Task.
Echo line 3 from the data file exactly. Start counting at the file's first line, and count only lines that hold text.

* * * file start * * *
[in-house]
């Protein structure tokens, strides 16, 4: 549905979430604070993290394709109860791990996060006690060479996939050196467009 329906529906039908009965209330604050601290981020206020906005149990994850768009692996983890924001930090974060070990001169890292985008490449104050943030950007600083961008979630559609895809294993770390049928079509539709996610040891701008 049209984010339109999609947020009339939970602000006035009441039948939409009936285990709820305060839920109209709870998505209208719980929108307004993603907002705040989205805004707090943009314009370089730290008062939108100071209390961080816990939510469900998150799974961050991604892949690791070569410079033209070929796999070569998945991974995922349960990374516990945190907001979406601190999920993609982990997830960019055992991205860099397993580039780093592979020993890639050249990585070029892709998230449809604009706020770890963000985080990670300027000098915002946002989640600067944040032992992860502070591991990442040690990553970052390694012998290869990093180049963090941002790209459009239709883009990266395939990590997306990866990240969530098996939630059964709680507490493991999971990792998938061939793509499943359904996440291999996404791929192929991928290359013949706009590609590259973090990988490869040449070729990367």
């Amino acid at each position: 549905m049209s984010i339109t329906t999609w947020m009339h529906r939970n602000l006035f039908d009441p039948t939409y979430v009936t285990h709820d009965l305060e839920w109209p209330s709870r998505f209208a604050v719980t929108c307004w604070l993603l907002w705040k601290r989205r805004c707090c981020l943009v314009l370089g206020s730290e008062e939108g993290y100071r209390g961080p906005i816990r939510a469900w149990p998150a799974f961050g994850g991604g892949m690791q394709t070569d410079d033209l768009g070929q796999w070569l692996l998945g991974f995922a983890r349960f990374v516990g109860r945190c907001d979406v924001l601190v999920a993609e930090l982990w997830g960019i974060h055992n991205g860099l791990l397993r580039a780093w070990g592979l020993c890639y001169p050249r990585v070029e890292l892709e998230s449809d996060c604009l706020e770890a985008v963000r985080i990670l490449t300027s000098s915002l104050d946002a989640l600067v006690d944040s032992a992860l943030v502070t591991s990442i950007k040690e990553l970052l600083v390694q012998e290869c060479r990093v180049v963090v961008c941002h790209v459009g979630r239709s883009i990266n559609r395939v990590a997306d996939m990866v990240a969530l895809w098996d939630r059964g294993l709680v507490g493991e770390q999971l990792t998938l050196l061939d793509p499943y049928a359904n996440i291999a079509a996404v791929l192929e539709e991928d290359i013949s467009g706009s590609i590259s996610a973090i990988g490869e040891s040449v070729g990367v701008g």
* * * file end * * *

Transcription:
């Amino acid at each position: 549905m049209s984010i339109t329906t999609w947020m009339h529906r939970n602000l006035f039908d009441p039948t939409y979430v009936t285990h709820d009965l305060e839920w109209p209330s709870r998505f209208a604050v719980t929108c307004w604070l993603l907002w705040k601290r989205r805004c707090c981020l943009v314009l370089g206020s730290e008062e939108g993290y100071r209390g961080p906005i816990r939510a469900w149990p998150a799974f961050g994850g991604g892949m690791q394709t070569d410079d033209l768009g070929q796999w070569l692996l998945g991974f995922a983890r349960f990374v516990g109860r945190c907001d979406v924001l601190v999920a993609e930090l982990w997830g960019i974060h055992n991205g860099l791990l397993r580039a780093w070990g592979l020993c890639y001169p050249r990585v070029e890292l892709e998230s449809d996060c604009l706020e770890a985008v963000r985080i990670l490449t300027s000098s915002l104050d946002a989640l600067v006690d944040s032992a992860l943030v502070t591991s990442i950007k040690e990553l970052l600083v390694q012998e290869c060479r990093v180049v963090v961008c941002h790209v459009g979630r239709s883009i990266n559609r395939v990590a997306d996939m990866v990240a969530l895809w098996d939630r059964g294993l709680v507490g493991e770390q999971l990792t998938l050196l061939d793509p499943y049928a359904n996440i291999a079509a996404v791929l192929e539709e991928d290359i013949s467009g706009s590609i590259s996610a973090i990988g490869e040891s040449v070729g990367v701008g």